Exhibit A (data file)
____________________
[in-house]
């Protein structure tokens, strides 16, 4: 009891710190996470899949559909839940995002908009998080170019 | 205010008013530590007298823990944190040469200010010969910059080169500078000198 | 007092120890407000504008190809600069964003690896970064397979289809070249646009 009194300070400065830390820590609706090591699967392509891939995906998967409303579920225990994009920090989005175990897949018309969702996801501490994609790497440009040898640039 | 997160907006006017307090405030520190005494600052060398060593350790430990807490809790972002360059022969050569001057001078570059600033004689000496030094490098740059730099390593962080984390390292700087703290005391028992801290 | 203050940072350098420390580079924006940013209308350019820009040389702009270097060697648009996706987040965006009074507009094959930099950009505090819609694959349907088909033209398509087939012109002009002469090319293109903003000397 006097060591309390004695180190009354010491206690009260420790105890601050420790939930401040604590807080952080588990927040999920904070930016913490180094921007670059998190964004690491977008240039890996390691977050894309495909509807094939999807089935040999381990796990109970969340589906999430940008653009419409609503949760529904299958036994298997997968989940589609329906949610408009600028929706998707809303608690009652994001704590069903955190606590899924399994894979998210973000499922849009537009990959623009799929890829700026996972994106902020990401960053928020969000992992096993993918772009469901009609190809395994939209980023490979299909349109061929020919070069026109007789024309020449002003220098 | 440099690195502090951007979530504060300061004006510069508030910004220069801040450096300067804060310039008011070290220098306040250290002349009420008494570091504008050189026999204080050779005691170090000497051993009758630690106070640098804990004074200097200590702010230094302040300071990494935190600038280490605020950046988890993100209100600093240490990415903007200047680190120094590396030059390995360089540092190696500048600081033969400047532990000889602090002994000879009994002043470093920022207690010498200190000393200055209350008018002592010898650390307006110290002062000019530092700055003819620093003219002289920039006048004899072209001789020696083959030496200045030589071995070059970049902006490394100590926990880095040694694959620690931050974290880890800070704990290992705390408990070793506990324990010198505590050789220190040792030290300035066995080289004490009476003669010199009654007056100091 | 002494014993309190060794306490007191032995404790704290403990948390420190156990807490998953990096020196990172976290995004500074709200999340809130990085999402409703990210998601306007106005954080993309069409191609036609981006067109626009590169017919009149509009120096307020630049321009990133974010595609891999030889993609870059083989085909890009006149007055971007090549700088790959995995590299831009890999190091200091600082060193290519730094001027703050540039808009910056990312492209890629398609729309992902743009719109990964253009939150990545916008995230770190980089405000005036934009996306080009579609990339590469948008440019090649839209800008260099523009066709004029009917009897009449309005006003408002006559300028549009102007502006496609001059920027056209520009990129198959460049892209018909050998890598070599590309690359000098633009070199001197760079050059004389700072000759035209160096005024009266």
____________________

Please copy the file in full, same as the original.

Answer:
[in-house]
């Protein structure tokens, strides 16, 4: 009891710190996470899949559909839940995002908009998080170019 | 205010008013530590007298823990944190040469200010010969910059080169500078000198 | 007092120890407000504008190809600069964003690896970064397979289809070249646009 009194300070400065830390820590609706090591699967392509891939995906998967409303579920225990994009920090989005175990897949018309969702996801501490994609790497440009040898640039 | 997160907006006017307090405030520190005494600052060398060593350790430990807490809790972002360059022969050569001057001078570059600033004689000496030094490098740059730099390593962080984390390292700087703290005391028992801290 | 203050940072350098420390580079924006940013209308350019820009040389702009270097060697648009996706987040965006009074507009094959930099950009505090819609694959349907088909033209398509087939012109002009002469090319293109903003000397 006097060591309390004695180190009354010491206690009260420790105890601050420790939930401040604590807080952080588990927040999920904070930016913490180094921007670059998190964004690491977008240039890996390691977050894309495909509807094939999807089935040999381990796990109970969340589906999430940008653009419409609503949760529904299958036994298997997968989940589609329906949610408009600028929706998707809303608690009652994001704590069903955190606590899924399994894979998210973000499922849009537009990959623009799929890829700026996972994106902020990401960053928020969000992992096993993918772009469901009609190809395994939209980023490979299909349109061929020919070069026109007789024309020449002003220098 | 440099690195502090951007979530504060300061004006510069508030910004220069801040450096300067804060310039008011070290220098306040250290002349009420008494570091504008050189026999204080050779005691170090000497051993009758630690106070640098804990004074200097200590702010230094302040300071990494935190600038280490605020950046988890993100209100600093240490990415903007200047680190120094590396030059390995360089540092190696500048600081033969400047532990000889602090002994000879009994002043470093920022207690010498200190000393200055209350008018002592010898650390307006110290002062000019530092700055003819620093003219002289920039006048004899072209001789020696083959030496200045030589071995070059970049902006490394100590926990880095040694694959620690931050974290880890800070704990290992705390408990070793506990324990010198505590050789220190040792030290300035066995080289004490009476003669010199009654007056100091 | 002494014993309190060794306490007191032995404790704290403990948390420190156990807490998953990096020196990172976290995004500074709200999340809130990085999402409703990210998601306007106005954080993309069409191609036609981006067109626009590169017919009149509009120096307020630049321009990133974010595609891999030889993609870059083989085909890009006149007055971007090549700088790959995995590299831009890999190091200091600082060193290519730094001027703050540039808009910056990312492209890629398609729309992902743009719109990964253009939150990545916008995230770190980089405000005036934009996306080009579609990339590469948008440019090649839209800008260099523009066709004029009917009897009449309005006003408002006559300028549009102007502006496609001059920027056209520009990129198959460049892209018909050998890598070599590309690359000098633009070199001197760079050059004389700072000759035209160096005024009266």